Canada Declares Israeli Withdrawal Must Be Linked to Security
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Canada Declares Israeli Withdrawal Must Be Linked to Security

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A series of speakers in the United Nations General Assembly’s general debate stressed today the need for solution of the Middle East problem and called for an active United Nations role in bringing about an Arab-Israel peace. Several of the speakers, including the Canadian representative, spoke in favor of appointment of a special U.N. representative in the Middle East as proposed by Secretary-General U Thant.

Paul Martin, Canadian Minister for External Affairs, told the Assembly that while the withdrawal of Israeli forces from the occupied areas was vital, it “must be related to the other issues involved.” These he defined as “respect for the territorial integrity of all the nations in the area and the ending of claims to belligerency, respect for the rights of all nations to innocent passage through international waterways, justice for the refugees and arrangement for the preservation of the special spiritual and religious interests in Jerusalem involving, I would hope, some form of international supervision by the United Nations.”

The Canadian foreign minister also called for an international program of regional economic development that would provide a basis for solution of the refugee problem. The foreign ministers of Argentina, Belgium and Senegal stressed the role of the United Nations in seeking a Middle East solution, with the Argentinian spokesman urging an Israeli withdrawal, cessation of belligerency and revocation of Israel’s measures on the status of Jerusalem. Habib Bourguiba Jr., Tunisian Foreign Minister, espoused the Tito plan for a Middle East settlement and said a first condition was Israel’s withdrawal.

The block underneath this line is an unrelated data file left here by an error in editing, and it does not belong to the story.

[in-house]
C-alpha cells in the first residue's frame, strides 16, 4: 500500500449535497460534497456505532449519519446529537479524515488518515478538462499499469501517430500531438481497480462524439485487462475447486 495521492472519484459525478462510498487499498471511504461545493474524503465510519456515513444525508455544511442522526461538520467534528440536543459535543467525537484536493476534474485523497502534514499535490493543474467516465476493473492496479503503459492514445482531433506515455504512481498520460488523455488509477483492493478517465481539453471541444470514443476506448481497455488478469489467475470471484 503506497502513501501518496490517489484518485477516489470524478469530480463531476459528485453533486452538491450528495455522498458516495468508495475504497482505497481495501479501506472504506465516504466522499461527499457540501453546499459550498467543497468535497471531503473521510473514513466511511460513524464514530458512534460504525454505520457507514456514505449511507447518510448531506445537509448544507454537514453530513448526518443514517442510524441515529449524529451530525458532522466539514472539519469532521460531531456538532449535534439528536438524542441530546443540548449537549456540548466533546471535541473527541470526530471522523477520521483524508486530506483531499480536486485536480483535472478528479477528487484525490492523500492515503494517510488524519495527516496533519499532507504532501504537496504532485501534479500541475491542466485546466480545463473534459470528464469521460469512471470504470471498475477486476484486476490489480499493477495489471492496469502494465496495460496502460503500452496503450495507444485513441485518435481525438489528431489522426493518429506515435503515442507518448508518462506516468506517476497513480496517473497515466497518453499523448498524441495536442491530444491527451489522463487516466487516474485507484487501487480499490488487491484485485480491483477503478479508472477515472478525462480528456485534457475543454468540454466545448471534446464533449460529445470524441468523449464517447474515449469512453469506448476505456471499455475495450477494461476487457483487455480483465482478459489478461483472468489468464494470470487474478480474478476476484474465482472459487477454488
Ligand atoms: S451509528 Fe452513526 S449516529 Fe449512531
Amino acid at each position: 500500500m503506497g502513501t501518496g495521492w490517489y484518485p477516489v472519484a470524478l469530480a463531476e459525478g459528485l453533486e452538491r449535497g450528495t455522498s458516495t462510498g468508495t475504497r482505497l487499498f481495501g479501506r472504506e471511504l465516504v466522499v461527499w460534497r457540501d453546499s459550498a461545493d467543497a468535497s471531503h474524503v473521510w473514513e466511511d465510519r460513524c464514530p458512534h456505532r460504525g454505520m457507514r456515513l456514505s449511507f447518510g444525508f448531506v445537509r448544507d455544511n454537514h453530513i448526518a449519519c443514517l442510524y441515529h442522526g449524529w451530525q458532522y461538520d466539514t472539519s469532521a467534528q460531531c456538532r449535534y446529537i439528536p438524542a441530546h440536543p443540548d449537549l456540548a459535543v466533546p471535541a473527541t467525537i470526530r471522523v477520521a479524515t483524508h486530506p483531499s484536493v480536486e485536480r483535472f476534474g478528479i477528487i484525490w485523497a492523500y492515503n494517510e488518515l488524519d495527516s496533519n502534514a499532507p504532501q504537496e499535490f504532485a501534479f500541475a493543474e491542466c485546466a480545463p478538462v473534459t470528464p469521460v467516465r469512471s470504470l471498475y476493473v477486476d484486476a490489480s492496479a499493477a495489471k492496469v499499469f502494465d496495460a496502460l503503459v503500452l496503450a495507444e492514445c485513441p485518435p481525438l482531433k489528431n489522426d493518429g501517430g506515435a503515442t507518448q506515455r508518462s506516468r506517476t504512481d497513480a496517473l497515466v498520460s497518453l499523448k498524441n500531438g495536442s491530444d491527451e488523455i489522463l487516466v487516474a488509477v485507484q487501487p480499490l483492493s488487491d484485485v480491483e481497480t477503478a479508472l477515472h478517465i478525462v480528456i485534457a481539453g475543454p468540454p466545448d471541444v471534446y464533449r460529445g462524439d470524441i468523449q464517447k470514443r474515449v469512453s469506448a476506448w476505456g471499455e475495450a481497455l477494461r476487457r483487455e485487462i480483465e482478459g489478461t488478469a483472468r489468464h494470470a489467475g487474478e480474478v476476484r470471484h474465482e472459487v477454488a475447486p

The Kingdom of Jordan, it was learned today, was seeking support for a meeting of the Security Council to hear complaints against Israel for resettling the Etzion bloc in formerly Jordanian-held territory.

Israel today, in a letter to the president of the Security Council, rejected Egyptian charges it had been guilty of seven acts of aggression in the Suez Canal area, declared that the responsibility for the incidents lay with the Egyptian forces and reaffirmed its policy “to abide strictly by its cease-fire undertaking on the basis of complete reciprocity.”

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